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Public Should Be Able To See Democrats' Countermemo, Rep. Byrne Says

Feb 6, 2018
Originally published on February 6, 2018 11:21 am
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RACHEL MARTIN, HOST:

OK. Continuing the debate over the memo, let's get the view from one Republican lawmaker on this. He is Congressman Bradley Byrne, a Republican from Alabama and a member of the House Armed Services Committee. Congressman, thanks so much for being with us this morning.

BRADLEY BYRNE: It's good to be with you.

MARTIN: Last night, your colleagues on the House intelligence committee voted unanimously to release the Democratic memo that rebuts the claim of the Republican memo that alleges bias within the FBI. Do you think President Trump should allow that Democratic memo to be released?

BYRNE: I have not seen the memo, so I can't tell you exactly what's in it. But I trust the process that the House intelligence committee is following, both on the Republican memo and the Democratic memo. And if the Democratic memo is similar in form in the way they put it together to the Republican memo, then yes, I hope the president will release it because I think it's important for the people of America to see all of this and understand all of this. And only when you see and understand all of it do you get a true picture of the fact that we've got some potential abuse of the FISA Title I process.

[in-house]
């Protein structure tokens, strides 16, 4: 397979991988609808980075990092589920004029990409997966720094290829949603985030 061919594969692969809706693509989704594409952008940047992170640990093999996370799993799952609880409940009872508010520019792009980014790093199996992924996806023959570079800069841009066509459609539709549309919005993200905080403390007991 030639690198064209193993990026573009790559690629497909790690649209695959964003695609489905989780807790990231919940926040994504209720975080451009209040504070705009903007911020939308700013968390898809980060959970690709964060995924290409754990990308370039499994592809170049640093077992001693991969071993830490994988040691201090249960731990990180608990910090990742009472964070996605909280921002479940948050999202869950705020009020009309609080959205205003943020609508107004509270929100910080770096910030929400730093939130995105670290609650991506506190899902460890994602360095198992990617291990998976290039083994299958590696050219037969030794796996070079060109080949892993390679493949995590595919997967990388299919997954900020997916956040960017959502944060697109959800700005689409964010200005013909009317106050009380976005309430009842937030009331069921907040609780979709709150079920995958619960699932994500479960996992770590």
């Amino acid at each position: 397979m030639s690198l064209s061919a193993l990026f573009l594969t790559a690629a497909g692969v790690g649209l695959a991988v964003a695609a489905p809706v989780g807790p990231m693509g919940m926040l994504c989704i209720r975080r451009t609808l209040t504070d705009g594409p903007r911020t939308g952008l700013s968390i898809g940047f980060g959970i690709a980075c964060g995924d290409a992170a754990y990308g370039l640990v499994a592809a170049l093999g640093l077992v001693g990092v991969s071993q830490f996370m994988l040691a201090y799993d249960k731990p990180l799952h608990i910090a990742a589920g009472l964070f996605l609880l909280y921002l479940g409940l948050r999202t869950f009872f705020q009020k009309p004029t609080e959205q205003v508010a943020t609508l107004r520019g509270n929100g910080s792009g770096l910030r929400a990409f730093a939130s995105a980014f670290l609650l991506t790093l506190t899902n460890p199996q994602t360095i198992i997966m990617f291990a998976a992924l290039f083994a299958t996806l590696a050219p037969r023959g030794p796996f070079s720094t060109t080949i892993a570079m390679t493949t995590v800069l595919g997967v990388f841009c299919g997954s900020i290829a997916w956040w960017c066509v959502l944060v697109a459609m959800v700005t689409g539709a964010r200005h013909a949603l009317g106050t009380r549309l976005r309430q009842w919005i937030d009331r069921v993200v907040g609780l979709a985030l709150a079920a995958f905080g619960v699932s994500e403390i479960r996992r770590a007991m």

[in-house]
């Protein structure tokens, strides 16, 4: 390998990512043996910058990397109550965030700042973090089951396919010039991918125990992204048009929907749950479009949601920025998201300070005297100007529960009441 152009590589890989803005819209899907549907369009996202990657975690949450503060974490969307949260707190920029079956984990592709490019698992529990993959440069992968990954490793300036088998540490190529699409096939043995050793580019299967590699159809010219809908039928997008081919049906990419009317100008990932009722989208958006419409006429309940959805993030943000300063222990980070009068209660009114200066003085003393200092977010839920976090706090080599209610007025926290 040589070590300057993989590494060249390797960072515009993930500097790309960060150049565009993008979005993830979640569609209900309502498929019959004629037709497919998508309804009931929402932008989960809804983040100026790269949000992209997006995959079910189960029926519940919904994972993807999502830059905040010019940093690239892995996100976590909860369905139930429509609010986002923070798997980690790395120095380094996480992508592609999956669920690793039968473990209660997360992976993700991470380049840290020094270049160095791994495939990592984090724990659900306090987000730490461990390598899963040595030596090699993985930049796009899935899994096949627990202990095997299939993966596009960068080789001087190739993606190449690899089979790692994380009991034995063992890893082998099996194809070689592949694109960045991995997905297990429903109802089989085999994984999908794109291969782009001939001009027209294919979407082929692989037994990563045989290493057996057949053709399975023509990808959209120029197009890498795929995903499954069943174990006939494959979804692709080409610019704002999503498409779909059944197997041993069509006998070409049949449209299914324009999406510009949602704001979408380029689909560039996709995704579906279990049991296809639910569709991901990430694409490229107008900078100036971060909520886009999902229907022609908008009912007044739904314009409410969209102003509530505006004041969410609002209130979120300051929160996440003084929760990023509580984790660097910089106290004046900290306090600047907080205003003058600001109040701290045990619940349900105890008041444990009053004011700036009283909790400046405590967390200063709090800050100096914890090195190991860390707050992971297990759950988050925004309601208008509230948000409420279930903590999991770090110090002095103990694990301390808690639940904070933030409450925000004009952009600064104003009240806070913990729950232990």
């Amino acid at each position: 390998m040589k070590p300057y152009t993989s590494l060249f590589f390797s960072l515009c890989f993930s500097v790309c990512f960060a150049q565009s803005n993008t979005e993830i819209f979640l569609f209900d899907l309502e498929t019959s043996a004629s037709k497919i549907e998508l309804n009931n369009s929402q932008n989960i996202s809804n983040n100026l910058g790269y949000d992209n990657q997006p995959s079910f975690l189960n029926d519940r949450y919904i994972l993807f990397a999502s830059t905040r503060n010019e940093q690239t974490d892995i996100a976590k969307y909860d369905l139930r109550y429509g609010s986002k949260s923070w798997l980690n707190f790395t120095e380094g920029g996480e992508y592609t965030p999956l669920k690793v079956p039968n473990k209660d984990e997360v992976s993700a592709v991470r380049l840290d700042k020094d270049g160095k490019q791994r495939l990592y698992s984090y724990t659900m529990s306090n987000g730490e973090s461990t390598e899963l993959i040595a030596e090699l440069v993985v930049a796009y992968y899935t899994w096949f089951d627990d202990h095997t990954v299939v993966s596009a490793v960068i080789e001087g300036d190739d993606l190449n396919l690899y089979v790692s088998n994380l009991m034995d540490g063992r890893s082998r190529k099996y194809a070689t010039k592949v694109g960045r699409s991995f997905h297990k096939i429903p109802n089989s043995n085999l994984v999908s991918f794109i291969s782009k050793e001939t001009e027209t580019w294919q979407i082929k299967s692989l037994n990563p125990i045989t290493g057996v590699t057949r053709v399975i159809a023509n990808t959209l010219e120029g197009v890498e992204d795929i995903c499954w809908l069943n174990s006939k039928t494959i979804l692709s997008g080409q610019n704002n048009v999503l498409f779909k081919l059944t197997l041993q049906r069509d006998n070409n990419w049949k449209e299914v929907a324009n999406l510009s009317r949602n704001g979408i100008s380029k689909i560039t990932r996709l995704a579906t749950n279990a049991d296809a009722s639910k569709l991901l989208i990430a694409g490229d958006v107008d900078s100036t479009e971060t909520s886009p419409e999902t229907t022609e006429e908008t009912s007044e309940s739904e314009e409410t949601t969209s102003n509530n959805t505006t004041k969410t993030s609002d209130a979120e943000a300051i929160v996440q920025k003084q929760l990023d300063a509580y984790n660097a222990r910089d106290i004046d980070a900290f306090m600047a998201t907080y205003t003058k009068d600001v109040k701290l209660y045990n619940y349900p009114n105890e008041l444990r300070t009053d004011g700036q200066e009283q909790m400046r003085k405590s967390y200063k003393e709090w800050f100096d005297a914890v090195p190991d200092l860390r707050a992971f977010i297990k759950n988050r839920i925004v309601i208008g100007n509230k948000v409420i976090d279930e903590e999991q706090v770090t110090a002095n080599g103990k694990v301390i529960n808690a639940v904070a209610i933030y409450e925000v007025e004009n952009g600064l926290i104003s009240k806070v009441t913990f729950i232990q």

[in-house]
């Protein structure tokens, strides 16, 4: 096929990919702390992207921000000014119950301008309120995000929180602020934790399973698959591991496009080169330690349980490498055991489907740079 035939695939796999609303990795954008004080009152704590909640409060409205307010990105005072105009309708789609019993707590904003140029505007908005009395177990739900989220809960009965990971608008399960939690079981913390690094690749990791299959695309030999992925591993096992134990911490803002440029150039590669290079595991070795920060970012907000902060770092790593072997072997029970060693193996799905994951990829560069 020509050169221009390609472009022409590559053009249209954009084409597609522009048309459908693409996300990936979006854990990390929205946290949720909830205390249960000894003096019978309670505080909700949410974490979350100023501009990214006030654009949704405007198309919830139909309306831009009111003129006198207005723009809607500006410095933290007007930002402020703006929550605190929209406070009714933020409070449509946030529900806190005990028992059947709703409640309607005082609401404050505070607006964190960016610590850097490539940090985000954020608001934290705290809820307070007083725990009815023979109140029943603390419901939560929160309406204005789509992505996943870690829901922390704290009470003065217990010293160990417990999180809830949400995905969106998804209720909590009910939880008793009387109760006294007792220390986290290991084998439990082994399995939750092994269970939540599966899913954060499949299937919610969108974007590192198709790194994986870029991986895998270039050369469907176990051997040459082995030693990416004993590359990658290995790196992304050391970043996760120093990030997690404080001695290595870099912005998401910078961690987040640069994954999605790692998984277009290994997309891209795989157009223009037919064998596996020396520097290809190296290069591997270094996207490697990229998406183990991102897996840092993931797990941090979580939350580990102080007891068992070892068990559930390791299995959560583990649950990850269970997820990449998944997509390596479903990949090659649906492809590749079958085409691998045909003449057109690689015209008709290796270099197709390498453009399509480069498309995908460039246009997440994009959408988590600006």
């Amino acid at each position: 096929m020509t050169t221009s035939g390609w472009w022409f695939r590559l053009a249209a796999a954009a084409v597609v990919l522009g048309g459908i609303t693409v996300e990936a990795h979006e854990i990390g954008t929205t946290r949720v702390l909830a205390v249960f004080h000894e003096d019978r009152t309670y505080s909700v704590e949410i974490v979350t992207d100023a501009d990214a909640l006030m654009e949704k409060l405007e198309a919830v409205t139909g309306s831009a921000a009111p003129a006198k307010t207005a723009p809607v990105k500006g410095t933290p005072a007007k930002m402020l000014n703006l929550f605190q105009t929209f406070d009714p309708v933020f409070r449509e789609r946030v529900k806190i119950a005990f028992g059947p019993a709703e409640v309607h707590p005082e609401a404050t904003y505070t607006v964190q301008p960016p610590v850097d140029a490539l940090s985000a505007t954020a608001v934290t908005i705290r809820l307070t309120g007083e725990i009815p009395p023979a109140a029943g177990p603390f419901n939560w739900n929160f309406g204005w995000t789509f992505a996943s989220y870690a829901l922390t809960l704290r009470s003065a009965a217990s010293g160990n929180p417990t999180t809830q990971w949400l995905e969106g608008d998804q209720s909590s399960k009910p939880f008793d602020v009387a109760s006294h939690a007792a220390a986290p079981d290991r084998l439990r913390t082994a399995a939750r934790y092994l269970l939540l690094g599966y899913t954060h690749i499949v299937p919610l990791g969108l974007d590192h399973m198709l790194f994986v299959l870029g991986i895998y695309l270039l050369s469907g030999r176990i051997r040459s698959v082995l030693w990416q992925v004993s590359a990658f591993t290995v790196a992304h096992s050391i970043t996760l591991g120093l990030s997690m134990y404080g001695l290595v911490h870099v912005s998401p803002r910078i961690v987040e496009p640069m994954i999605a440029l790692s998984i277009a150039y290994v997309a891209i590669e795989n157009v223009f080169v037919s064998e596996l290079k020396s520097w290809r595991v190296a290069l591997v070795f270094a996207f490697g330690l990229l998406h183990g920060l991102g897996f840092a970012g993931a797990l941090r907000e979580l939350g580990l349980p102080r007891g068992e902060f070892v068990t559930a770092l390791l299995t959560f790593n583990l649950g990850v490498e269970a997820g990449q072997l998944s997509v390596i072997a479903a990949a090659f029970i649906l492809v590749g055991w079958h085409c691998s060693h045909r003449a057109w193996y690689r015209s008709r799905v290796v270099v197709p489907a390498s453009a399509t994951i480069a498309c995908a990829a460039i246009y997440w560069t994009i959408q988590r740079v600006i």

MARTIN: All right. I want to switch gears now and talk about the ongoing budget debate because Congress faces yet another deadline. You all have to come up with a budget plan before Thursday or the government shuts down. We've heard this story before. So House Republicans met last night to figure out how to avoid this. What can you tell us about what happened in that meeting?

BYRNE: Well, it was a good meeting. In fact, it was a short meeting because what leadership presented to the conference was acceptable to the vast majority of us, which is that we are going to send the fifth continuing resolution for this fiscal year over to the Senate. But we're going to include in it an appropriations bill for the defense of the United States of America so that that will be permanently funded through the rest of this fiscal year.

Now, why is that important? That's important because the military can't do the things they have to do to defend this country on continuing resolutions. You can't buy ships and helicopters and jets and major munitions. We can't do the readiness training that our troops need. So it's critically important that we get at least that part done. And in addition to that, we've got to break this process that we're in right now. The fifth CR is ridiculous.

MARTIN: Yeah, I heard you laughing as you said that. And I want to ask you about how to break that cycle. But first, so you say this plan is to give the Defense Department the ability to plan long term, something they need. This is also going to mean an increase to the Pentagon budget by $30 billion. But Democrats will point to the fact that there are other federal agencies - Education, Housing and Urban Development, other agencies - that also need that ability to plan long term. Why should the military be exempted while these other agencies are forced to live in this short-term resolution cycle?